HTC's touchscreen Google Android smartphone brings better hardware and a more refined user experience over the G1.
(click image for larger view)
T-Mobile myTouch 3G
T-Mobile and HTC have together enjoyed a reasonable amount of success with their joint Android offerings. The G1, released in October 2008, has sold over one million units (despite its shortcomings). That makes the G1 -- and Android -- a winner in the eyes of many.
In February 2009, HTC debuted the Magic, its second handset using the Android platform. The Magic went on sale via Vodafone in the United Kingdom earlier this year. The Magic has also sold more than one million units worldwide, and is now for sale from T-Mobile USA as the myTouch 3G with Google.
For anyone hesitant to adopt the Android platform in general or the HTC G1 in particular, the myTouch 3G should convince most to make the leap.
Let's face facts: The G1 was not the most attractive smartphone ever made. Not only was it bulky and heavy, it had a difficult-to-use physical QWERTY keyboard and suffered from some serious battery life problems. The myTouch 3G is a vast improvement on all fronts.
It loses the physical keyboard completely. This means it is far lighter, smaller, and easier to carry around than the G1, but it also means you have to perform all text/data entry via an on-screen software keyboard. Some users have problems with that, but it works for many (i.e., the millions of iPhone users).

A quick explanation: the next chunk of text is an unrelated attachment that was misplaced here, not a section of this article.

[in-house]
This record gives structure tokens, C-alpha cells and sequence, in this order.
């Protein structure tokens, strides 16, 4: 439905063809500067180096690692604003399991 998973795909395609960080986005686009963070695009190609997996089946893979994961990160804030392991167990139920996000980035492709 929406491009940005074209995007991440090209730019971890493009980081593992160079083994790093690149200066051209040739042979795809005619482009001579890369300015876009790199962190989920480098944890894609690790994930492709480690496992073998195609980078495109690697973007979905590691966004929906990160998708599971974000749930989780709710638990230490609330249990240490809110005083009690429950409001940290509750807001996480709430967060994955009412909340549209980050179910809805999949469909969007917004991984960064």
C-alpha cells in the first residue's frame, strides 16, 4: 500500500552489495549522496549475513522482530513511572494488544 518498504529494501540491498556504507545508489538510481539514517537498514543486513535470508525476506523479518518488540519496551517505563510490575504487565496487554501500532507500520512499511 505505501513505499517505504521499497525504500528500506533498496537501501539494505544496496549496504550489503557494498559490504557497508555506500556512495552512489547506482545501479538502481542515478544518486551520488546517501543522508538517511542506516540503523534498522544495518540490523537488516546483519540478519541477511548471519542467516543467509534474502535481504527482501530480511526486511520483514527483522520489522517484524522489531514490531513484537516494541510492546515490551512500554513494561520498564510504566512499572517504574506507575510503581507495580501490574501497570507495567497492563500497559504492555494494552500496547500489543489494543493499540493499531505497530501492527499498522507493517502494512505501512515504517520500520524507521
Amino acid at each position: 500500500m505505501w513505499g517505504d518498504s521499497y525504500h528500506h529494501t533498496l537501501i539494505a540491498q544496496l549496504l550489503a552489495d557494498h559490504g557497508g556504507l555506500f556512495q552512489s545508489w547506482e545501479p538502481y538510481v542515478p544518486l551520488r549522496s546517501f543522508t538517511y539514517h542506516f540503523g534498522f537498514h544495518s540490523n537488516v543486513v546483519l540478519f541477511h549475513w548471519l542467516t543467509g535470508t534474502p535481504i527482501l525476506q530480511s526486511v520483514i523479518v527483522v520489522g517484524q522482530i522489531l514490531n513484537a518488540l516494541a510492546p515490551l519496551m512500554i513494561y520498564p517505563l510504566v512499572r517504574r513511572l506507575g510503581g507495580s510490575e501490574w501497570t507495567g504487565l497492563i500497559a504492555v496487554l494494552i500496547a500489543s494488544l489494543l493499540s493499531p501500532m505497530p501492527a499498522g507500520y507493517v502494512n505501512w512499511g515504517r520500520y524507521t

Even though there is less to love, the myTouch 3G is a better all-around device for everyday use. The plastics feel good in the hand, and all the controls are easily found and used with your thumbs. The myTouch 3G keeps the trackball from the G1, and this is a good supplement to the touch screen for navigating the menus.
Speaking of which, the capacitive display on the myTouch 3G is brilliant. It is bright, colorful, and sharp. E-mails, documents, applications, Web pages, and video all look fantastic. The display is responsive to user input, and I noticed very little hesitation or delay when interacting with the phone.
The one bummer is that the myTouch doesn't support full multi-touch (a la iPhone-style) out of the box. Some third party applications support their own flavor of multi-touch, and its possible multi-touch will come to future versions of the Android platform.
We welcome your comments on this topic on our social media channels, or [contact us directly] with questions about the site.
2017 State of IT ReportIn today's technology-driven world, "innovation" has become a basic expectation. IT leaders are tasked with making technical magic, improving customer experience, and boosting the bottom line -- yet often without any increase to the IT budget. How are organizations striking the balance between new initiatives and cost control? Download our report to learn about the biggest challenges and how savvy IT executives are overcoming them.